On our school system, if we were to do more on the teaching and promotion of how the European institutions operate, something would have to give, because the time that students have available in school is always a challenge. It is very easy—certainly for politicians—to say that we need more education about X, Y or Z in our schooling, but the challenge is the amount of time that students are in school for.

      • David Chipakupaku:

        I might end up by being criticised for saying this, but one of the problems that I have is with the fetishisation of legacy 2012, following the London Olympics, and legacy 2014, following the Glasgow Commonwealth games. Physical education is incredibly important to our nation and we need to ensure that our country is healthy and fit but, because of the amazing work that was done in London and Scotland in 2012 and 2014, there is favouritism towards sport over the arts and political education, which are two things that I am big on. I plan to go into the media when I leave school and I love music and art. I find joy in physical education as well, but we need to have a proper sit-down discussion—I could go on for hours about this—about ensuring an equal layout for different types of education to ensure that our young people are properly educated in various ways.

        13:45  
      • The Convener:

        I hope that someone from the Education and Skills Committee is listening to those comments, which could help with its youth engagement event.

        I invite Heather Cameron and Lauren O’Keefe to make their presentation on the environment issues that they have been discussing in their group.

      • Lauren O’Keefe:

        Our group discussed concerns about the environment, which is never prioritised in any mandate at the moment; it is always at the bottom of the list. We are worried that some of the environmental protection laws that the EU has created might be lost once we leave. We wonder whether they will be maintained.

        There are many lessons that we can take from Europe. Places such as Holland and Scandinavia have a lot of initiatives, for example people get money for disposing of bottles. There are so many more things like that that we could take from Europe and do in this country.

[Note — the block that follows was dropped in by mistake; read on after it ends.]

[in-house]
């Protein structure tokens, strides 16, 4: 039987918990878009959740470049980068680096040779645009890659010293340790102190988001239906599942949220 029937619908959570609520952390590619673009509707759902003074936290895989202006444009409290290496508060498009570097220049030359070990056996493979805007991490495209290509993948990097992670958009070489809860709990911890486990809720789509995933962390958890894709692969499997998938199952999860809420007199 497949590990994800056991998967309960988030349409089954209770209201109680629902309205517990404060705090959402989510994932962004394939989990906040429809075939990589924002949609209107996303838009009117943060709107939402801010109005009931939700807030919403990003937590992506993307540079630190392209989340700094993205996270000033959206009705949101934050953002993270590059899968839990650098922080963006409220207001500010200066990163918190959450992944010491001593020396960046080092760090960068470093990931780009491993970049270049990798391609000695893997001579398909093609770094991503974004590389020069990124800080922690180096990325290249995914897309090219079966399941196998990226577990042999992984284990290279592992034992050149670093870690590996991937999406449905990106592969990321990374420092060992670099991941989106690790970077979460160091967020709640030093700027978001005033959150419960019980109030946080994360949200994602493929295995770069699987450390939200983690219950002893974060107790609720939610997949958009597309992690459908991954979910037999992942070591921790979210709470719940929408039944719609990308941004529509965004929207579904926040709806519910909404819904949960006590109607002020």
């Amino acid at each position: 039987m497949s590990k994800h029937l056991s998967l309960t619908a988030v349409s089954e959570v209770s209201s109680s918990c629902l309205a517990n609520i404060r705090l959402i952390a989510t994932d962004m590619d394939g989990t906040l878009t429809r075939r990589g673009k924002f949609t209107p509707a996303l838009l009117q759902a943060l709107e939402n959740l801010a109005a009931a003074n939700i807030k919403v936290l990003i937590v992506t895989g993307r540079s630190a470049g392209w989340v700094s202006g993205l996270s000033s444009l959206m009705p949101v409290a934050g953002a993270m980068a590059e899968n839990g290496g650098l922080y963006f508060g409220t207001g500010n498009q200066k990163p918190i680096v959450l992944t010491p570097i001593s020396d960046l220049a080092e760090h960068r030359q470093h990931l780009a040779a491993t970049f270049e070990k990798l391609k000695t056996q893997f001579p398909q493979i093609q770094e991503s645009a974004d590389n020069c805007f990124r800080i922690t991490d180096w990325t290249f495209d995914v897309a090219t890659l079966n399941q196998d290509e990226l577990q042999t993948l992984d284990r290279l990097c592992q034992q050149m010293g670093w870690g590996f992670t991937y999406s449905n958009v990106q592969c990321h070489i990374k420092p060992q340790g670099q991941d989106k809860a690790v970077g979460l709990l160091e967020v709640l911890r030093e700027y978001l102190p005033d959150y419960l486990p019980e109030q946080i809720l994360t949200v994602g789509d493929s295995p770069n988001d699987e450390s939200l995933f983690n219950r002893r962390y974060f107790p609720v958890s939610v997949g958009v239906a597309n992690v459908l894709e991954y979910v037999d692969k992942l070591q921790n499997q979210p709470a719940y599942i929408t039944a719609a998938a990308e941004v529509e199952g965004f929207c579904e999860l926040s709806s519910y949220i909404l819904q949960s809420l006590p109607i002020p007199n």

We are also concerned about a recent reconfiguration at Westminster, where the environment department’s funds were reduced. The environmental situation is one of the biggest problems of our time and, for young people, it is our future. Older people who voted will not see the impact but we will, so the environment is really important to us.

        Furthermore, we can take lessons on renewable energy from countries such as Denmark, which has a target to go carbon neutral by 2050. We have a target to reduce carbon emissions by something like 40 per cent by 2030, but a lot more could be done, such as encouraging less consumption of meat.

        We also wonder whether sustainable fishing and farming will continue. They benefit the economy, especially all the fishing in the north of Scotland, but will fishing and farming damage the environment if we do not have the EU regulations any more?

        Someone in the group raised a point about nuclear energy. Scotland is not proceeding with any more nuclear programmes when, in fact, it is a sustainable form of energy. We get about two thirds of our energy from Europe, so how will that be replaced? Will it be replaced with renewables or will the Government just continue with fracking and approaches like that?

      • Heather Cameron:

        Leading on from sustainable energy, we wonder how we will continue to research environmental improvement when the UK has cut its funding. How will we continue to ensure that our scientific research and teaching are of a high standard if we are not attracting the high-quality teachers?

        Our group was also concerned about Scottish transport. Many European countries have higher levels of public transport and promote sustainable transport methods such as cycling. One of the group members pointed to Holland and the great cycle lanes that is has in its cities. Many young people in rural areas of Scotland can get from one place to another only by driving, which is much less sustainable than using public transport. Therefore, our group was really keen for our public transport to be improved and for it to be of sustainable quality.

        A member of our group raised concerns about food safety, if we leave the EU. He has a severe allergy and EU law states that restaurants must tell him if their food contains his allergen and that, if a problem arises, they are liable for the accident. If that and similar laws are not maintained, there could be severe health implications for him and other people like him.

        Our group was also concerned about international co-operation on the environment. We need to co-operate with other countries on sustainable and long-term solutions. We want to make sure that Scotland stays committed to goals, such as the sustainable development goals, and that, by leaving the EU, we do not diminish the climate targets. In fact, we could take it as an opportunity to increase our climate targets and to prioritise the environment.